What the Folk?
The audience at the Walter Van Beirendonck show was greeted with plastic satchels containing ear plugs, a hint that the Belgian designer would treat them to a boisterous affair.
Yet it all started rather quietly, with just a few tom-tom beats. This was just a warm-up. The white curtain soon parted, revealing a wild (and that’s an understatement) band of otherworldly creatures with square hay bodies, ghoulish faces, and endless horns on their heads. They madly yet endearingly beat on tin drums made from old auto parts.
This band, whose members actually look like cool rockers when they doff their costumes, is called Seidae Pass. They hail from the Austrian region of Tyrol, where, since 1999, they’ve been perpetuating a local tradition called Percht, a procession that takes place in the winter, and whose aim is to chase away evil winter ghosts. Van Beirendonck discovered their work when he stumbled upon one of their viral videos (inevitably recalling Rick Owens’ discovery of the rambunctious Estonian rock band Winny Puuh a few years ago).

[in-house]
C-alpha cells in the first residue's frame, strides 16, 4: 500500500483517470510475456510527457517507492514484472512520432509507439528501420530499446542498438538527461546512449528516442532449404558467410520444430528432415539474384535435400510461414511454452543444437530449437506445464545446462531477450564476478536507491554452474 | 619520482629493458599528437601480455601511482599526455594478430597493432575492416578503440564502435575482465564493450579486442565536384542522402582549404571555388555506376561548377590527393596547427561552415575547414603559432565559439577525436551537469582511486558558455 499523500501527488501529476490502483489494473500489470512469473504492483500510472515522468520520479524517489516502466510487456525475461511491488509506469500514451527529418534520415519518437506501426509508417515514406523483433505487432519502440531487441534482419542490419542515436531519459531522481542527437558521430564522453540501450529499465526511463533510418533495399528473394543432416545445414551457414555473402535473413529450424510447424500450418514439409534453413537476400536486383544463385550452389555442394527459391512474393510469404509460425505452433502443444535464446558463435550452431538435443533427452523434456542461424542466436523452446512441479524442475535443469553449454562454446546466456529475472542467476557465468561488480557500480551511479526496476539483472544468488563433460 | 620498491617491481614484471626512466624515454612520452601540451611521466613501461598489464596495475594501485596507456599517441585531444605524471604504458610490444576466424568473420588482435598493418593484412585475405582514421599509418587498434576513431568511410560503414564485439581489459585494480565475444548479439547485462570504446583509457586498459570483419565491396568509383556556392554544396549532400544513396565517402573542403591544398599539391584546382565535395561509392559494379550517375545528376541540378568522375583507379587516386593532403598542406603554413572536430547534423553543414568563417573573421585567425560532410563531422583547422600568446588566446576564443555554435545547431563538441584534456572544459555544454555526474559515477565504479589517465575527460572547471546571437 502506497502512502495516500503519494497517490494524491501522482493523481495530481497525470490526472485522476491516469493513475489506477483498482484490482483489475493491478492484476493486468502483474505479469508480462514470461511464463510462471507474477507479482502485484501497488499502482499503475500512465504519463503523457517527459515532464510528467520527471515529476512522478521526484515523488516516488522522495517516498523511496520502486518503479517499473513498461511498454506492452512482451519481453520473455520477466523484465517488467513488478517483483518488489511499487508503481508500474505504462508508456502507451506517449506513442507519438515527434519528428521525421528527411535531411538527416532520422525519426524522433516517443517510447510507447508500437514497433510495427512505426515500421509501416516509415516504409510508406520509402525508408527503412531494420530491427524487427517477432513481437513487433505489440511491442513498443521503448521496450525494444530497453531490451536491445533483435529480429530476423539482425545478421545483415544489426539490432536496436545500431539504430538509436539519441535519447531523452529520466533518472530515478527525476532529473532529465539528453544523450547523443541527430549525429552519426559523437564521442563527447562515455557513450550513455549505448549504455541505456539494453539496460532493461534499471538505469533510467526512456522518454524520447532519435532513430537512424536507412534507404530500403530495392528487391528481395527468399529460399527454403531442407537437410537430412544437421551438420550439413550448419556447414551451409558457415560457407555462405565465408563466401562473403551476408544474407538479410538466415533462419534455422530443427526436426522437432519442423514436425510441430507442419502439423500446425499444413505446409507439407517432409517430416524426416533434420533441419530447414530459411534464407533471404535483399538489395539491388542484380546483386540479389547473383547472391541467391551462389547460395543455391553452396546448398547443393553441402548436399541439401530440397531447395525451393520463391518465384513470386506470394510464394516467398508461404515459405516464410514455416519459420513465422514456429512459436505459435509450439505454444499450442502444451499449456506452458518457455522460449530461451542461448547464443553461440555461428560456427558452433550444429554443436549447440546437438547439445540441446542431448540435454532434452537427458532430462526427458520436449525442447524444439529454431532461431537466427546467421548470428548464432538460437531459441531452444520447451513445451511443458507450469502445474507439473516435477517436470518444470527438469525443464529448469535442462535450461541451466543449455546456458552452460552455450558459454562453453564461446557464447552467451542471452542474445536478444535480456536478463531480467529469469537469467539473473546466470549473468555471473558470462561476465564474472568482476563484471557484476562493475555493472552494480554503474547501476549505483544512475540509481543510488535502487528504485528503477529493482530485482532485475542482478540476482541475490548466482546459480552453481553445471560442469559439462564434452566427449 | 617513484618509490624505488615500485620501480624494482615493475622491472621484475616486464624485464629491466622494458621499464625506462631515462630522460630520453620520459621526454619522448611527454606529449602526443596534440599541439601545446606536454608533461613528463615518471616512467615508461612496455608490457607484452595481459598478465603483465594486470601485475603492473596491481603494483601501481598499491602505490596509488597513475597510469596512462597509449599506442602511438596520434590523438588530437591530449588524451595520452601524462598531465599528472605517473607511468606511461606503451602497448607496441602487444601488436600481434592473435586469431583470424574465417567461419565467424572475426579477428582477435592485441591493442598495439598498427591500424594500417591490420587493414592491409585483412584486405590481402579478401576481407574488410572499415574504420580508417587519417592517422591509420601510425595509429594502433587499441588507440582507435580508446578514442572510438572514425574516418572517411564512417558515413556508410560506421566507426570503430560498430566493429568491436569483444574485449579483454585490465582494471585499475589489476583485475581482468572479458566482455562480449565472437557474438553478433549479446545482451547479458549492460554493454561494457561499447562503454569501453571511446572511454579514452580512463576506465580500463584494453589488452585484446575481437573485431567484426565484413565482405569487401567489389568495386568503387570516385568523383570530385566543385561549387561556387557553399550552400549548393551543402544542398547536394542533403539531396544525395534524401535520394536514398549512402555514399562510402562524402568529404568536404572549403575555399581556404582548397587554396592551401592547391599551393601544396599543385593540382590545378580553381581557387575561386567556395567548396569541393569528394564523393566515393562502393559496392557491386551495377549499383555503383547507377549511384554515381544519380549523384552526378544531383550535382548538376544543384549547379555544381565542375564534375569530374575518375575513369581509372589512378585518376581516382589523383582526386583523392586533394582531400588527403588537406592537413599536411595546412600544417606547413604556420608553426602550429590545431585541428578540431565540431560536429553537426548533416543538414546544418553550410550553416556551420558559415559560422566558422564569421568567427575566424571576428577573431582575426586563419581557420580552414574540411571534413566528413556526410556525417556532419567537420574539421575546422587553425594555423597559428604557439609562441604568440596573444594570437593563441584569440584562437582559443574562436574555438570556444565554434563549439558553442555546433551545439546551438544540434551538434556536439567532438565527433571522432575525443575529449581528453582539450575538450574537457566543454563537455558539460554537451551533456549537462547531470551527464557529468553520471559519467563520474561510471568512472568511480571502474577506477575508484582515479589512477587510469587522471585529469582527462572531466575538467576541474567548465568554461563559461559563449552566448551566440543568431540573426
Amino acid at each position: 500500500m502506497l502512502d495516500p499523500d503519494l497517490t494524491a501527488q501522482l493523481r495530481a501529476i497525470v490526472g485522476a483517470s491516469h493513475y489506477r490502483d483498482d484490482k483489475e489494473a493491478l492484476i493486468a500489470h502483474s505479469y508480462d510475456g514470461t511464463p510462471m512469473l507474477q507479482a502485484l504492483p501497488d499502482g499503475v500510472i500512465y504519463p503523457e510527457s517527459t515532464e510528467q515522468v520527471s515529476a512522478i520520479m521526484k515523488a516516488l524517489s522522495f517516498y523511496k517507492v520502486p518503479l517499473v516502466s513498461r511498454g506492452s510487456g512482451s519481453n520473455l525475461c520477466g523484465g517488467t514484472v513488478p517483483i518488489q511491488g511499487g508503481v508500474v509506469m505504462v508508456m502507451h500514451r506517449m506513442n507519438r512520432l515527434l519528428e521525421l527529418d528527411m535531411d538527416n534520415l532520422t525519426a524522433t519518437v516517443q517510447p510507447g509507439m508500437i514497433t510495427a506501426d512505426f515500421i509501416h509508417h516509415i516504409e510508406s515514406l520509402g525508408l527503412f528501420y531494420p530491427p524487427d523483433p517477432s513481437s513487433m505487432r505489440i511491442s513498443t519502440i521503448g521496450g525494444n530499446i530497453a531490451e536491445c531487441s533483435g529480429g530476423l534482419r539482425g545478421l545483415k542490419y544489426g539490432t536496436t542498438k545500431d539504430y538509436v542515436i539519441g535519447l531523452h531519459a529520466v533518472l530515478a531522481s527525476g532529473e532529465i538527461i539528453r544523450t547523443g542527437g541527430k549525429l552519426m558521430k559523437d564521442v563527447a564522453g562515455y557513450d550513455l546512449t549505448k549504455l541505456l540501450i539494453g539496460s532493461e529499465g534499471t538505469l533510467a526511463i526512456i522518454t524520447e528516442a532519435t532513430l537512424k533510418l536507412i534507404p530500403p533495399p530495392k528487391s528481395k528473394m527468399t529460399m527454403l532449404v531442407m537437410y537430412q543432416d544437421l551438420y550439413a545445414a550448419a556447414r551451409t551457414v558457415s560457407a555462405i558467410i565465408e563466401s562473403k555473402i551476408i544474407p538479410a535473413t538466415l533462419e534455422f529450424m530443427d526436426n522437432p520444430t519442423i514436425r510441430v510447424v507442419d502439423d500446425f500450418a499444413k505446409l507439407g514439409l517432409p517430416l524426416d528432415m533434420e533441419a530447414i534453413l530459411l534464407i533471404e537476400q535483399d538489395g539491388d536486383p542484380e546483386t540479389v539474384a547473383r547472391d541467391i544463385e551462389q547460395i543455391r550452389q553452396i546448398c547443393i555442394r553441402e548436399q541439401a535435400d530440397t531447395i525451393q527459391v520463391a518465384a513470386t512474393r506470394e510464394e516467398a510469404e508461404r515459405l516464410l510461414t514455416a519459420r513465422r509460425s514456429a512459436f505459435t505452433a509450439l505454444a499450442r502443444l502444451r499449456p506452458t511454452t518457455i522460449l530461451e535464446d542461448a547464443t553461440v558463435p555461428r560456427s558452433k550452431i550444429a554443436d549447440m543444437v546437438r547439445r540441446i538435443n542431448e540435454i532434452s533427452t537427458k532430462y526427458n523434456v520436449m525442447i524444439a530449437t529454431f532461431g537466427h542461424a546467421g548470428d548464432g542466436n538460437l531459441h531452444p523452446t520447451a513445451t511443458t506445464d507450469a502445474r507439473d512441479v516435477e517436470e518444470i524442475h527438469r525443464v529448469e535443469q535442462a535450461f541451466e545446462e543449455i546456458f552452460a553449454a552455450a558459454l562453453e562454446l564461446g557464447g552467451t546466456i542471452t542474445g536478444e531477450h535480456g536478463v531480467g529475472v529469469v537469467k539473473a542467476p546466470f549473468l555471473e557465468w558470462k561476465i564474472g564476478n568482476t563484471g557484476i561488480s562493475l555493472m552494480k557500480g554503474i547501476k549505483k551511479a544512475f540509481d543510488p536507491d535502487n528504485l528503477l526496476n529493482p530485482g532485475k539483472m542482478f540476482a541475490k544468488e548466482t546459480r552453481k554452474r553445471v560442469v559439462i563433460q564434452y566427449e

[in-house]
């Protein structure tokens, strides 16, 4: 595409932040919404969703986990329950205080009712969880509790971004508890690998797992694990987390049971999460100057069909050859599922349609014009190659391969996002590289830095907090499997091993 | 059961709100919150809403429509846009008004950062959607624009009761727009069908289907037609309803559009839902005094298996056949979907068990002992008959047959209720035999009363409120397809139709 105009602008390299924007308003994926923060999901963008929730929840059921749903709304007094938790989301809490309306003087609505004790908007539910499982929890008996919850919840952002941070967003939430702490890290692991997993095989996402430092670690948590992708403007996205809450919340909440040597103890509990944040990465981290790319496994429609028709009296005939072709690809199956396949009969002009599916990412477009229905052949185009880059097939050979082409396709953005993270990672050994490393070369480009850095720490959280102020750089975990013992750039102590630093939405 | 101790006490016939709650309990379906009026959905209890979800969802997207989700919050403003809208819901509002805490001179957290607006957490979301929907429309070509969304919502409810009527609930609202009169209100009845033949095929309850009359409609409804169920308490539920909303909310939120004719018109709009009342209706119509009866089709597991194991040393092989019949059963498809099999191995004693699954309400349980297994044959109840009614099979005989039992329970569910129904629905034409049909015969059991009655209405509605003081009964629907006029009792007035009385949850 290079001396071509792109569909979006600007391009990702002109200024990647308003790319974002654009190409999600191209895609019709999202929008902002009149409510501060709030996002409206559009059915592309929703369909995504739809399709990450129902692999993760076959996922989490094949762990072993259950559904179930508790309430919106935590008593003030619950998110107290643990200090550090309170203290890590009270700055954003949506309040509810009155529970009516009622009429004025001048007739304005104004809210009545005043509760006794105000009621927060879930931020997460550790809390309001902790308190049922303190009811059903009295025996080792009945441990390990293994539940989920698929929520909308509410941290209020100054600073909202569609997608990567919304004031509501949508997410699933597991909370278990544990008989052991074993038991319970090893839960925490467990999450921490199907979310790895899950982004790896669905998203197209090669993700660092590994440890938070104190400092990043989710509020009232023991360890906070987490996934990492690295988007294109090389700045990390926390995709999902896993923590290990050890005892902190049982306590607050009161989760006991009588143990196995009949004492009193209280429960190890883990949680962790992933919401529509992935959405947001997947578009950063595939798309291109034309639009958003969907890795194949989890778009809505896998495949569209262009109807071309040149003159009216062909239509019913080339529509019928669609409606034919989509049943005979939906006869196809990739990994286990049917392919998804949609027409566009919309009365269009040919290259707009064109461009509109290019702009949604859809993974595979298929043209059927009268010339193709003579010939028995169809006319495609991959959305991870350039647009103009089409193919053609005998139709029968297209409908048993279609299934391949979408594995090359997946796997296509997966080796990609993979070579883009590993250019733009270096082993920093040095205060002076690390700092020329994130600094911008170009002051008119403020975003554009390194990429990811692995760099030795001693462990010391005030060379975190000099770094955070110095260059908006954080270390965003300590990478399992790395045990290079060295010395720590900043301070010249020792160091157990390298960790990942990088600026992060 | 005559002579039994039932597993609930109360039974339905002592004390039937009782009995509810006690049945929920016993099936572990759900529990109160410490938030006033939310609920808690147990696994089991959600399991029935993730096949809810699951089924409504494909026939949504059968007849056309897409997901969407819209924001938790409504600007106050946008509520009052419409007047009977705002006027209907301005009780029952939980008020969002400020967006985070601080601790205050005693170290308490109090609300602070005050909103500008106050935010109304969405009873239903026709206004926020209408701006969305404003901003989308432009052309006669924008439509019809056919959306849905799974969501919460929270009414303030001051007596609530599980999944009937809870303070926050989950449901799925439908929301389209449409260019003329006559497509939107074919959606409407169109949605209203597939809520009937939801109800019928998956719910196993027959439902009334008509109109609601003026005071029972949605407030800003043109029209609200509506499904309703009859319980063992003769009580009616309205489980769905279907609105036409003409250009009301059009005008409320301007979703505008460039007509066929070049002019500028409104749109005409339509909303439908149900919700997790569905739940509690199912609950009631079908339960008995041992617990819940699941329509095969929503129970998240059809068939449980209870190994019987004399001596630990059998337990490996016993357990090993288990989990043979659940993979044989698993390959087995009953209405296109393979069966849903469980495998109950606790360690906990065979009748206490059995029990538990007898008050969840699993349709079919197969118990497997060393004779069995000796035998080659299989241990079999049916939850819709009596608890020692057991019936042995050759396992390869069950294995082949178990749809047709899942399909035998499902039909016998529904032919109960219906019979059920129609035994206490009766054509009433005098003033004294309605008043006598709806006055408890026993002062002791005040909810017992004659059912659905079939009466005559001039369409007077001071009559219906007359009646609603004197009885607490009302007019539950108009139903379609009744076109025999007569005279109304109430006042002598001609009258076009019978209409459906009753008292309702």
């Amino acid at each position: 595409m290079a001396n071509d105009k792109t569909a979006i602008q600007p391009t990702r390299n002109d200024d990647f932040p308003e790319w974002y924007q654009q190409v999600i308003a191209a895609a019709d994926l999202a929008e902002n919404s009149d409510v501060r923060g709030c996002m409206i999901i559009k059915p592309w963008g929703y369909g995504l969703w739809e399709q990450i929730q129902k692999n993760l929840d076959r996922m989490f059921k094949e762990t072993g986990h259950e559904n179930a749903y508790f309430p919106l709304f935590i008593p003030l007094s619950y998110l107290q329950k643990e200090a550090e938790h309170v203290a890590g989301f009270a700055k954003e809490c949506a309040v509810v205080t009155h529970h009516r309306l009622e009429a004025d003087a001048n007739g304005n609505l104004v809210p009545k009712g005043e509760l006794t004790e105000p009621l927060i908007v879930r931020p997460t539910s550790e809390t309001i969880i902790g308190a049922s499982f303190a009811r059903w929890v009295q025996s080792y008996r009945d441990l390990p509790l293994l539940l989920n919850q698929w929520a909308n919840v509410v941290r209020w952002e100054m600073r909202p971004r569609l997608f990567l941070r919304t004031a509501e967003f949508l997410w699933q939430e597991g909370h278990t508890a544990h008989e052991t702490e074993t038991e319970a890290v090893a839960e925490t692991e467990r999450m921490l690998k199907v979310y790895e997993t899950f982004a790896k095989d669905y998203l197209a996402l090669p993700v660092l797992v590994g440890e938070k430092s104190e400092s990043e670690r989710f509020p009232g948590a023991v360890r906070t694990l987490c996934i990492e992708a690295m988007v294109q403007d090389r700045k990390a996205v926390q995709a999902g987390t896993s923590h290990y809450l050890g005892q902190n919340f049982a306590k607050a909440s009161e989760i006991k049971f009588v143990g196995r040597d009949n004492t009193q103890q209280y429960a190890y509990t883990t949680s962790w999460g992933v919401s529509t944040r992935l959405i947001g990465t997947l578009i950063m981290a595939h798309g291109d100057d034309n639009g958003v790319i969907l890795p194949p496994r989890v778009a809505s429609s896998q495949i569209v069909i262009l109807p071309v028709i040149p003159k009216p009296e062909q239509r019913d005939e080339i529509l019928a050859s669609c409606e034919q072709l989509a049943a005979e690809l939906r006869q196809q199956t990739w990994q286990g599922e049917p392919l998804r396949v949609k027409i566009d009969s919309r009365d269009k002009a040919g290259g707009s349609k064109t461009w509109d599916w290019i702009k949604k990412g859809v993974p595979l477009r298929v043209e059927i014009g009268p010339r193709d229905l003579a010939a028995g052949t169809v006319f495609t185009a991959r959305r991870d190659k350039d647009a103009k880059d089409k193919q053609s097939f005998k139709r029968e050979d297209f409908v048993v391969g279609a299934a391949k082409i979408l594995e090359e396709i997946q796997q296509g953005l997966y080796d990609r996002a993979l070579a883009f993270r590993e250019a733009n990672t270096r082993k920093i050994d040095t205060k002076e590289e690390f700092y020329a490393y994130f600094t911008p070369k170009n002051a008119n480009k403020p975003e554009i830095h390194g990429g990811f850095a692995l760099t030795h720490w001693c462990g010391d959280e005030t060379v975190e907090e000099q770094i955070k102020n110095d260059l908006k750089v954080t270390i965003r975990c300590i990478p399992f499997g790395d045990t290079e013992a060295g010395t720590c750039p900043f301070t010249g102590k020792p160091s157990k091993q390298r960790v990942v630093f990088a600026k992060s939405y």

Mixing folkloric magic with audaciousness, the superb performance was in tune with the designer’s aesthetic. It also offered a perfect backdrop to a truly terrific collection that was his most wearable to date. But don’t get us wrong; Walter is not The Gap. Although the line-up contained a sizable number of nifty suits, sleeves were elongated with mammoth, cartoony gloves.
The models’ faces were topped by baseball caps and surrounded by bejeweled scarves, creating a Balmoral look that was also palpable in the autumnal and countryside palette of greens and brown. The most whimsical pieces in the shows were rather simple (pants, a jumpsuit) but adorned with child-like drawings of a wild animal sticking his red tongue out, and often holding a miniature version of the legendarily bearded designer.
The parade ended on a high note, with possibly the strongest outerwear statement of the season so far, capes-cum-jackets that were folded and held together by leather belts, thus ventilating the body. I don’t know why, but the show’s neo-classicism, with its scarves and bourgeois references, at times made me think of what Hermès could look like if it went edgy.
Inspired by shamanism, Van Beirendonck called the collection Zwart, which is Dutch for black. It was meant as a reflection on the current state of the world, but the designer said backstage that he still wanted the show to be positive. So was the reaction of the audience.